Alaska Gov. Sarah Palin violated ethics laws and abused her power as governor in pressing to have her former brother-in-law fired as a state trooper, an independent legislative investigation concluded today.Original post: At first I thought this headline was from The Onion:
In a report whose release was the subject of a high-stakes political showdown that went all the way to the Alaska Supreme Court, investigator Stephen Branchflower concluded that Palin communicated her displeasure with the trooper, Mike Wooten, and allowed her husband to apply pressure to have Wooten fired.
Palin Pre-empts State Report, Clears Self in ProbeGeebus! These people not only have Irony spinning in his grave, they've just killed Satire too!
Trying to head off a potentially embarrassing state ethics report on GOP vice presidential nominee Sarah Palin, campaign officials released their own report Thursday that clears her of any wrongdoing.
And while we wait for the Alaskan lawmakers to release the findings of their probe that was stonewalled, let's review just a couple of the lowlights of the timeline:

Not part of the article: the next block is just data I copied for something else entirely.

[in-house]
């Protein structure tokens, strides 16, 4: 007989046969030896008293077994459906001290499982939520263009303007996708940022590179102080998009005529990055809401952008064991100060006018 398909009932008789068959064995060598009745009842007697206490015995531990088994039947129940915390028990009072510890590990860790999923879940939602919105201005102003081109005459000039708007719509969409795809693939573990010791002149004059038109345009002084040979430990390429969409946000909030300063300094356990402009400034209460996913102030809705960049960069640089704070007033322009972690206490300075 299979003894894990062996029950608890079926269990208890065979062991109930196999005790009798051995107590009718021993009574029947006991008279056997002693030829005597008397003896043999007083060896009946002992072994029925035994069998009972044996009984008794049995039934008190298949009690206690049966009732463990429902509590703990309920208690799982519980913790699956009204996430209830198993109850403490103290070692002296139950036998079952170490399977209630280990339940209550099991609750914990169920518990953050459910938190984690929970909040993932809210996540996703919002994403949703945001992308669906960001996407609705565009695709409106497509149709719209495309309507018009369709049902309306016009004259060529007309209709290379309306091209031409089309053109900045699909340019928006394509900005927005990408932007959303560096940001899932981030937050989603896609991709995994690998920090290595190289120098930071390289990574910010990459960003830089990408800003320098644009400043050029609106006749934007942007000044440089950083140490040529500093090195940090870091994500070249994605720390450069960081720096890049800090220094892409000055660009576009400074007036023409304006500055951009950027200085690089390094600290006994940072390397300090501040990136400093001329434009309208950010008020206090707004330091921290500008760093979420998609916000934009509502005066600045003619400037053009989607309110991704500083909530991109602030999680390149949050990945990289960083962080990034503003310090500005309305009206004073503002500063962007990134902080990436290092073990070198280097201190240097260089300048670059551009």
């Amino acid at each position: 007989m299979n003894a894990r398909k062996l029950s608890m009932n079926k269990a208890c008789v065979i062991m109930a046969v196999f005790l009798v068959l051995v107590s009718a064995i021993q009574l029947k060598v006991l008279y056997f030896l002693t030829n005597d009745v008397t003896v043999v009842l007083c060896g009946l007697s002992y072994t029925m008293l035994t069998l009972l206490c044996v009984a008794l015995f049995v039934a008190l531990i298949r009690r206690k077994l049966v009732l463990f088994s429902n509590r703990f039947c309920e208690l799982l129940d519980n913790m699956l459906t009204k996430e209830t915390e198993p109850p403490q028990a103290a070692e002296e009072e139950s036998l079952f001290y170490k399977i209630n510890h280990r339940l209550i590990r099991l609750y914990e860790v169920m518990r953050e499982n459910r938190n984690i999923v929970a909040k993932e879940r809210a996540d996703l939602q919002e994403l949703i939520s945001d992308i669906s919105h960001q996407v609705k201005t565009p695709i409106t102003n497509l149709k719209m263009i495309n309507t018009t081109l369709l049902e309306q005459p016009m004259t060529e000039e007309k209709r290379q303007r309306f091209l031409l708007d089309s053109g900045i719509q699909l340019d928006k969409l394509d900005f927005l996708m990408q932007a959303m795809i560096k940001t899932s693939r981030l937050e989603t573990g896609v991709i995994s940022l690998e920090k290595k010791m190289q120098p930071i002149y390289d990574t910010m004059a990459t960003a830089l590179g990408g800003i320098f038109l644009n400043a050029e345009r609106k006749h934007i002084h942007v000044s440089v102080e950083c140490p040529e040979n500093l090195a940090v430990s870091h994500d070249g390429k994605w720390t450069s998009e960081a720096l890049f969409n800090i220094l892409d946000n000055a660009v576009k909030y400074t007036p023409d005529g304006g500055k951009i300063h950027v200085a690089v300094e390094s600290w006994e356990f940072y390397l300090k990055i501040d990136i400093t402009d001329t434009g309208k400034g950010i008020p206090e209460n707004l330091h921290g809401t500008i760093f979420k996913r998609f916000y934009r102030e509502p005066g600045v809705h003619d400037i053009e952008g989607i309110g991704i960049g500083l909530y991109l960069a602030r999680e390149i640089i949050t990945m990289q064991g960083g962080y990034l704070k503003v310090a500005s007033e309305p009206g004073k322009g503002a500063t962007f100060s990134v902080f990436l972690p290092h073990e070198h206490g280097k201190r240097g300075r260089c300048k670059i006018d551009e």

The Sarah Palin - Troopergate Timeline: A Sordid Trail of Corruption, Squalor and LiesYeah, the probe was tainted & partisan because
July 28, 2008
The Alaska Legislative Council - a bipartisan panel composed of 10 Republicans and 4 Democrats – authorized, by unanimous vote, a probe into the “Troopergate” allegations.
July 31, 2008
In a CNBC interview [...] Sarah Paln responded to questions on Troopergate, saying that she looked foward to an investigation into the charges against her
August 13, 2008
An audio tape surfaces, proving Monegan’s claims that — while he was never directly told by Palin or anyone to fire Wooten — he was contacted many times by Palin, members of her administration and her husband, Todd Palin in calls and emails that raised issues about Wooten’s employment.
September 16, 2008
McCain campaign lawyers try to either end the investigation or delay it until after the election. Former Justice Department prosecutor Edward O’Callaghan, now working for the McCain campaign, told reporters that Palin was “unlikely to cooperate” with the Alaskan legislative inquiry into Monegan’s firing because it had been “tainted” by politics. O’Callaghan stated that the McCain campaign was directing an aggressive legal strategy to shut down a pre-election ethics investigation.
Read the whole thing as we wait for the Alaskan lawmakers to release the (stonewalled by John McCain's team of lawyers that airdropped into Alaska) report.